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J Neurosci. 2008 Nov 5;28(45):11468-76. doi: 10.1523/JNEUROSCI.2508-08.2008.

Identification of a motif in the acetylcholine receptor beta subunit whose phosphorylation regulates rapsyn association and postsynaptic receptor localization.

Author information

1
Department of Anesthesiology and Physiology, University of California, Davis, Davis, California 95616, USA.

Abstract

At the neuromuscular junction, the acetylcholine receptor (AChR) is specifically clustered in the postsynaptic membrane via interactions with rapsyn and other scaffolding proteins. However, it remains unclear where these proteins bind on the AChR and how the interactions are regulated. Here, we define a phosphorylation-dependent binding site on the receptor that mediates agrin-induced clustering. Using chimeric proteins in which CD4 is fused to the large intracellular loop of each of the AChR subunits we found that agrin induced clustering of only chimeras containing the beta subunit loop. By making deletions in the beta loop we defined a 20 amino-acid sequence that is sufficient for clustering. The sequence contains a conserved tyrosine (Y390) whose phosphorylation is induced by agrin and whose mutation abolished clustering of beta loop chimeras and their ability to inhibit agrin-induced clustering of the endogenous AChR. Phosphorylation of the AChR beta subunit is correlated with increased rapsyn/AChR binding, suggesting that the effect of betaY390 phosphorylation on clustering is mediated by rapsyn. Indeed, we found that rapsyn associated with CD4-beta loop chimeras in a phosphorylation-dependent manner, and that agrin increased the ratio of rapsyn binding to wild type AChR but not to AChR-beta(3F/3F), which lacks beta loop tyrosine phosphorylation sites. Together, these findings suggest that agrin-induced phosphorylation of the beta subunit motif increases the stoichiometry of rapsyn binding to the AChR, thereby helping to stably cluster the receptor and anchor it at high density in the postsynaptic membrane.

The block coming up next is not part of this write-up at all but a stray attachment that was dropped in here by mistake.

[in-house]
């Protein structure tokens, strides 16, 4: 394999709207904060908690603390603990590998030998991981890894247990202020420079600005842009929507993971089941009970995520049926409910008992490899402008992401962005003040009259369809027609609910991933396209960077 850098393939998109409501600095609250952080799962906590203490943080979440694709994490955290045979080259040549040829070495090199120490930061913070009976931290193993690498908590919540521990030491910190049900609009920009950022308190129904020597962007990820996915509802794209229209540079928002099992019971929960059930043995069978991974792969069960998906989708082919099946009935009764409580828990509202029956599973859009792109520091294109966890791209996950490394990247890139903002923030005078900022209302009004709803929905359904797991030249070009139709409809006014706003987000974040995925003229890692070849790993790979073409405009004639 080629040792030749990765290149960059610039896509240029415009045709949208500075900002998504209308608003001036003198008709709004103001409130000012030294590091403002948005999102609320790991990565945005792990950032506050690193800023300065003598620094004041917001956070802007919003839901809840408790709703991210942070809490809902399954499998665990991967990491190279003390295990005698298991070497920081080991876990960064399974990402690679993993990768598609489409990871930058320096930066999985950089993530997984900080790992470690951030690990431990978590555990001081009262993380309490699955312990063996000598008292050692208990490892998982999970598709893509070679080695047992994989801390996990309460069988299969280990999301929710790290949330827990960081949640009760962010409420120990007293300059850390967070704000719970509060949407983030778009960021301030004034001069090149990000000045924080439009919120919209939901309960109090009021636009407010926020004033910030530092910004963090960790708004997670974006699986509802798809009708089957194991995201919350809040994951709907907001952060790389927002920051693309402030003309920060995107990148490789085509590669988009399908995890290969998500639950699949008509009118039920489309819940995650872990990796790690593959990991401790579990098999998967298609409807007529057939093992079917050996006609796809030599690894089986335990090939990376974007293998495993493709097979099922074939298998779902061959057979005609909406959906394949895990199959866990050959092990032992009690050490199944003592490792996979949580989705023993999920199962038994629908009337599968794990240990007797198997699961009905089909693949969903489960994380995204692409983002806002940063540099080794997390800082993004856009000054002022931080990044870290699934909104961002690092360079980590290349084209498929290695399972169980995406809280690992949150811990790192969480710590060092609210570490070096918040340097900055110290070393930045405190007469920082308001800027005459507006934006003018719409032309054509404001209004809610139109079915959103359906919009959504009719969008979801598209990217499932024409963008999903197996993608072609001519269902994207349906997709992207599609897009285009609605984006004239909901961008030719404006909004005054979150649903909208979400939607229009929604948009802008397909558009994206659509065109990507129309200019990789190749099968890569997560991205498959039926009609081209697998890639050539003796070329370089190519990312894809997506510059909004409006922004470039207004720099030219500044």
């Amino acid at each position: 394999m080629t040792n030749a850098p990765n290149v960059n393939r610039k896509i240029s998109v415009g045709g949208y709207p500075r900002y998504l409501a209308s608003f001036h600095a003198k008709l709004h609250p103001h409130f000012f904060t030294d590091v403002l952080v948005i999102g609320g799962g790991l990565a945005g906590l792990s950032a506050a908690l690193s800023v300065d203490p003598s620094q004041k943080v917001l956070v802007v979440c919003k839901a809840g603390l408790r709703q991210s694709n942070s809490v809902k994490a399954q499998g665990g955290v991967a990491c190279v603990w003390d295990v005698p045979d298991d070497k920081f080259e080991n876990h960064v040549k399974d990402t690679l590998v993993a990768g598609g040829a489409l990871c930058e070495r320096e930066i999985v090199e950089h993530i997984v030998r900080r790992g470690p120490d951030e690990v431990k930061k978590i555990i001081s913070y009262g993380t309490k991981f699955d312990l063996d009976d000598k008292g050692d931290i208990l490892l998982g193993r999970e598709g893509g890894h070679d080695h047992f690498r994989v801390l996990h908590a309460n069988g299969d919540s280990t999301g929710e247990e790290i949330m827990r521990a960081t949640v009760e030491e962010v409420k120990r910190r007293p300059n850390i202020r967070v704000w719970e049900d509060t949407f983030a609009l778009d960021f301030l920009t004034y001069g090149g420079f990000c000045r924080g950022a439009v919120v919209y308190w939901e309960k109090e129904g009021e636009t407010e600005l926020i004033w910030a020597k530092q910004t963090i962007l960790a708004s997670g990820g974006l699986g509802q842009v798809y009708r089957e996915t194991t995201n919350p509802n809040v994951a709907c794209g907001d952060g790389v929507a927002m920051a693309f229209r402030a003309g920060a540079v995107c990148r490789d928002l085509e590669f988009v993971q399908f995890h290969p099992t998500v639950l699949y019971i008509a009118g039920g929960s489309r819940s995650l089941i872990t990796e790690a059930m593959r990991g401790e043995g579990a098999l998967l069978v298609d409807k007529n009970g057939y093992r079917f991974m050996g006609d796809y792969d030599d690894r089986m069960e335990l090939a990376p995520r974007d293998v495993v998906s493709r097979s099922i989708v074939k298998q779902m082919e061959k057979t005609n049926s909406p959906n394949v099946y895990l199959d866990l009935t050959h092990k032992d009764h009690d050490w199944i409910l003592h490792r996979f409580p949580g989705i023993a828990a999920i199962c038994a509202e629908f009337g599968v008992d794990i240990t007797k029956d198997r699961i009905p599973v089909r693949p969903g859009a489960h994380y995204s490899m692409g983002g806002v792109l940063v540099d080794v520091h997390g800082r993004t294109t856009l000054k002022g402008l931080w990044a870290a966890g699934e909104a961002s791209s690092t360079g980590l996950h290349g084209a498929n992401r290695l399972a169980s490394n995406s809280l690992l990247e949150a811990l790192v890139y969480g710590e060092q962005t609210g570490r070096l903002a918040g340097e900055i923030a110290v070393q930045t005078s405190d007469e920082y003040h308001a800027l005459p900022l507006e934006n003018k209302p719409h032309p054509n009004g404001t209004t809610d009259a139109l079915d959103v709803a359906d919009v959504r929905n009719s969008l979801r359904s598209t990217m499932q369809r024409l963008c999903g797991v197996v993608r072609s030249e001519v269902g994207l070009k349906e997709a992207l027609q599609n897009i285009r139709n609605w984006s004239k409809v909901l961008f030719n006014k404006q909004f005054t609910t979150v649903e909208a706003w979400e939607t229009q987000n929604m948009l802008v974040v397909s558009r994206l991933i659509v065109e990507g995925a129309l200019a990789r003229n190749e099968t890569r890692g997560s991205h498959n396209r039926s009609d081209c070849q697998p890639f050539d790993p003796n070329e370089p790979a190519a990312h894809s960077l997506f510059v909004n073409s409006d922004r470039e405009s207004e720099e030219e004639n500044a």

PMID:
18987183
PMCID:
PMC2606670
DOI:
10.1523/JNEUROSCI.2508-08.2008
[Indexed for MEDLINE]
Free PMC Article

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